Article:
Nevertheless, the patois seems authentic. There is a lyrical quality to the dialog that is enchanting. It's also a relief to read about any African country without hearing stories of bloodshed and depravity.
I'm going to read some more books in this series....more info
- A disappointment for me
Our book group read this book because many of us had heard from other people that this series was really good. I have to say that I found this book a little boring. It's not really an ongoing plot but, instead, a series of short stories. The solutions to the "crimes" come about by the most unrealistic coincidences and situations. If solving cases were this easy there wouldn't be any criminals out on the streets. One gal in our book group bought the series based on recommendations and after reading the first book gave the rest of the set to one of the ladies who liked the book. I would say our book group consensus tallied at about 80% who didn't care for the book and 20% who did....more info
- Dr. Komoti and the Others
I get a little kick out of thinking about Mma Ramotswe (a.k.a. Precious) driving all over Botswana and South Africa in her little white van. Whether in pursuit of straying husband, solving the mystery of a doctor with on and off again abilities, tracking down a kidnapped boy, exposing the farce of an elderly "father," or spying on a teenager for her father, Mma Ramotswe is a remarkable lady who knows her stuff. Always a curious child who "watched everybody and everything will her wide, solemn eyes," her bent for detective work was nurtured by a cousin who wanted her to be clever.
In addition to regaling the reader with Mma Ramotswe's investigative experiences, Smith includes a history of the likeable sleuth's earlier life, including a painful early marriage. He also tells the story of Precious's father Obed who worked in the mines, thus letting us know more about the history, culture, and geography of Botswana. A line preceding this section is particularly stirring: "His life was unrecorded; who is there to write down the lives of ordinary people?" Indeed, who?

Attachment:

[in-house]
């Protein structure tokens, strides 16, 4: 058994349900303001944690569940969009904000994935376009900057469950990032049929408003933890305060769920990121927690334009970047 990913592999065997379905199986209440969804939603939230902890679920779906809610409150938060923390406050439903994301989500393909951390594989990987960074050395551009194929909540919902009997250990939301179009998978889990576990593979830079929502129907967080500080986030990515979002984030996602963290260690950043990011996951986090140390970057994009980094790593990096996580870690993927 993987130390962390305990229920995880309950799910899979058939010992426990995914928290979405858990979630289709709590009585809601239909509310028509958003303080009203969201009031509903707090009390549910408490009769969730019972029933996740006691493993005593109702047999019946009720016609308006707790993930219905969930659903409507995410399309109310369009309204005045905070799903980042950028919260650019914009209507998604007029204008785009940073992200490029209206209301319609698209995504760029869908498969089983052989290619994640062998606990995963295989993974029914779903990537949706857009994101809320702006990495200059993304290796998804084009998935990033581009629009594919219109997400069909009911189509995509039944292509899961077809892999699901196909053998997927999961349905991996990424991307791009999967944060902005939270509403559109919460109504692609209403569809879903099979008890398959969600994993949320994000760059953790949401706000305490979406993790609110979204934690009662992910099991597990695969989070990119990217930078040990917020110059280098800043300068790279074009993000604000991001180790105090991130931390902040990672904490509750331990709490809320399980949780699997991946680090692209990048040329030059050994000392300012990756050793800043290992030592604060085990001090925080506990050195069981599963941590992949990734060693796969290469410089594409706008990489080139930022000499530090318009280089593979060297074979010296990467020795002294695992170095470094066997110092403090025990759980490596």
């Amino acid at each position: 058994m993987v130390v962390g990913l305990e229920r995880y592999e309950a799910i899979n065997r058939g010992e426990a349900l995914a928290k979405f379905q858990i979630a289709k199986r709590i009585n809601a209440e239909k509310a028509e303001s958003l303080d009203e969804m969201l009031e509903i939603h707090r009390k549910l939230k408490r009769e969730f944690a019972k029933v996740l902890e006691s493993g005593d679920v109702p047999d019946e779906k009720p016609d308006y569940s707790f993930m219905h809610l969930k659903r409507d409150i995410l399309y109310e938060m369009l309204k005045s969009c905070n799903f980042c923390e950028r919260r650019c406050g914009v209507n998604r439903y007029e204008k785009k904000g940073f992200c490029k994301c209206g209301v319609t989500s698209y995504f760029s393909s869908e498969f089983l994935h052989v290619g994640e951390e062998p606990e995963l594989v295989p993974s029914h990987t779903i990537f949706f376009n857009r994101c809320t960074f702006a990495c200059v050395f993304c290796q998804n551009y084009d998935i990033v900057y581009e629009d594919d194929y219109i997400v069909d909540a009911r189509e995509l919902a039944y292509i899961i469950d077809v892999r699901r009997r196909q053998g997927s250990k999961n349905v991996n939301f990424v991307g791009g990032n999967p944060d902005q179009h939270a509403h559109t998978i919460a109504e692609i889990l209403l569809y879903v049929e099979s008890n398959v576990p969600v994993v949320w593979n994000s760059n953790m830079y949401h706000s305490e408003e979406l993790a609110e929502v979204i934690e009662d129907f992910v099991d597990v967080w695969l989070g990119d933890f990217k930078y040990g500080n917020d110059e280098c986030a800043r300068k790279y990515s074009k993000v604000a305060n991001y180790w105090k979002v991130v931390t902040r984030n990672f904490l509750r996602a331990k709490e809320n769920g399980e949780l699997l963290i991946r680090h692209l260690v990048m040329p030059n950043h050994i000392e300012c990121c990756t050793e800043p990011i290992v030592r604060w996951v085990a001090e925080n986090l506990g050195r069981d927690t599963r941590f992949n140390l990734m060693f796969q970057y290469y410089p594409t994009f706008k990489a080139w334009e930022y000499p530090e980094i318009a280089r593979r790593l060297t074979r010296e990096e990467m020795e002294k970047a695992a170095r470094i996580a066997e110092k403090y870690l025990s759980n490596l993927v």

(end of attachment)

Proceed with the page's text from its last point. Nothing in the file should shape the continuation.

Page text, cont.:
Although one doesn't ordinarily think of detective work as amusing, Smith has managed to write a delightful novel about an absolutely charming person who feels that she was called to help her brothers and sisters solve the mysteries of their lives. I felt a little sad when I finished it and have already ordered the next in the series. I must know if she marries J.L.B Matekoni and lives happily ever after.
- The No. I Ladies Detective Agency
Love, love this book. It's written so simply and beautifully. I had read other of the books in the series and went back to read the number one book so that I could understand what happened first. Precious Ramotswe is a gem. Nothing escapes this woman's eye. Yet she always has time for a break and nice cuppa bush tea. I wish I could join her and we could have a talk and a little gossip about the situations in Gaborone, Botswana that she is sorting out. Her assistant Mma. Makutsi is a scene stealer. She is so serious about her job and very conscientious. She was very proud of the fact that she earned 97% on her final exam at secretarial school. The cases Mma. Ramotswa solves are secondary to the humorous goings on in this African town. Author Alexander McCall Smith is a wonderful story teller. When you finish this book you can't wait to read the next one....more info
The No.1 Ladies Detective Agency is the first story in a series of mystery novels about Mme. Ramotswe and the detective agency that she opens with the money left to her by her dying father. The catch here, if you hadn't noticed from the title, is that she is a woman, and not only that, the first woman detective in all of Botswana. If you missed that intricate plot detail, never fear, the main character will remind you of it during the course of the story. Again, and again, and again....
I debated between one and two stars for this one. It wasn't a total waste. It had some charm to it... some. In the end I give it one star simply because I had much higher expectations for it, and it was a let down. Wow, and what a let down it was! I honestly really thought I would enjoy it. I was interested in the mystery aspect of it. I like a good mystery novel. I have a fascination with Africa, and being set in Africa, I was thinking "this looks like a winner."